Thursday, April 20, 2006

One Mans Non Scholarly View

One Man's Non Scholarly View

Here's an essay I wrote in late 1999.  I have rewritten it a little to bring my thinking more in line with life as it is now.  I think it pertains to understanding our goal of striving to build Heathen community:What is a Tribe, a People, or a Folk?

I'll regale you herein with my understanding.A few things can be given as part of the truth: a common tongue, shared customs & traditions (the Thews, which bind the community), the retelling of tales & tall tales which speak of & reinforce one's Heritage, and even a shared sense of space & time.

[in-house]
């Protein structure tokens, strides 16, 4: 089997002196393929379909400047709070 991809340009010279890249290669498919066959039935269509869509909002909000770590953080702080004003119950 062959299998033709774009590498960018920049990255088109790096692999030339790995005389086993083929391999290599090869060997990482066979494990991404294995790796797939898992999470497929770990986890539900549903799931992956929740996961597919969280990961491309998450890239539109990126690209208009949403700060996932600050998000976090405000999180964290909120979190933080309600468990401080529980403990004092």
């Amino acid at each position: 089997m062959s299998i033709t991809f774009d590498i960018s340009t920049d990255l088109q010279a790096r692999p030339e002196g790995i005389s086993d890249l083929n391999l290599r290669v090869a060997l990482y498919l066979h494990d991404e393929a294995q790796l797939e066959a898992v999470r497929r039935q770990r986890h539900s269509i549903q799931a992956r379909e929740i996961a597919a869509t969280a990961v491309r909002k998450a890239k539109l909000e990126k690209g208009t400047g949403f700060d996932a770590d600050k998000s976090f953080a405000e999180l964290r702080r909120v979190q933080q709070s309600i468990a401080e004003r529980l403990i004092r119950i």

The 1st is the easiest point to take.For much of my readership, American Standard English is the cradle language in which they were reared (within the various regional dialects, of course). This tongue has its roots in the word-hoard of the Anglo-Saxon tribesmen who immigrated into and invaded the island of Great Britain.  This Anglic, aka Old English or Anglo-Saxon, has absorbed a lot of verbiage over the centuries: Norse, Latin, Greek, French, Italian, Dutch, Hindu, Arabic, Swahili and so on.  It has also undergone modifications in pronunciation, spelling, declension and so forth.  But, the Tongue remains English (kind of like the US frigate "Old Ironsides" absorbing the pounding from British cannonballs and going on to win the battle).  If one tries hard, one CAN speak and write using only English/Germanic words.Most of our important ideas/words come from the Northern Elder Heritage: read, write, law, freedom, husband, wife, home, land, right (as in correct AND inalienable), wealth, work, beer, bread, meat and so forth.  The idea that Freemen come together to make the Law is deep within our Kinlore (the New England town meeting form of government being a holdover of this).   Freemen sitting as jurors in trial to decide upon violations of that Law, this also is ours.Tribe isn't one of our words.  It comes from the Latin: tribus, a group descending from a common ancestor.  The idea, though, is as much ours as the words mother, father, sister, brother, kin, kith, friend, in-law, foster and folk.  We, in a healthy society, hold to our own first, last and always, held together by the words of our common tongue.As children, our mothers, fathers, other kin and kith showed us by word & deed to say & do that, which is right.  We learnt about goodness, being that which helps our family and community.  We learnt early on that one's Word has Worth & Meaning, and should never be tainted by falsehood.  We learnt to share, to depend upon those we can trust (which we learnt by seeing who our Kin & Kith entrusted).  We learnt that one must work for Land and Wealth. We learnt to respect the right of others to that which they have earned.  We learnt to try and cause no harm.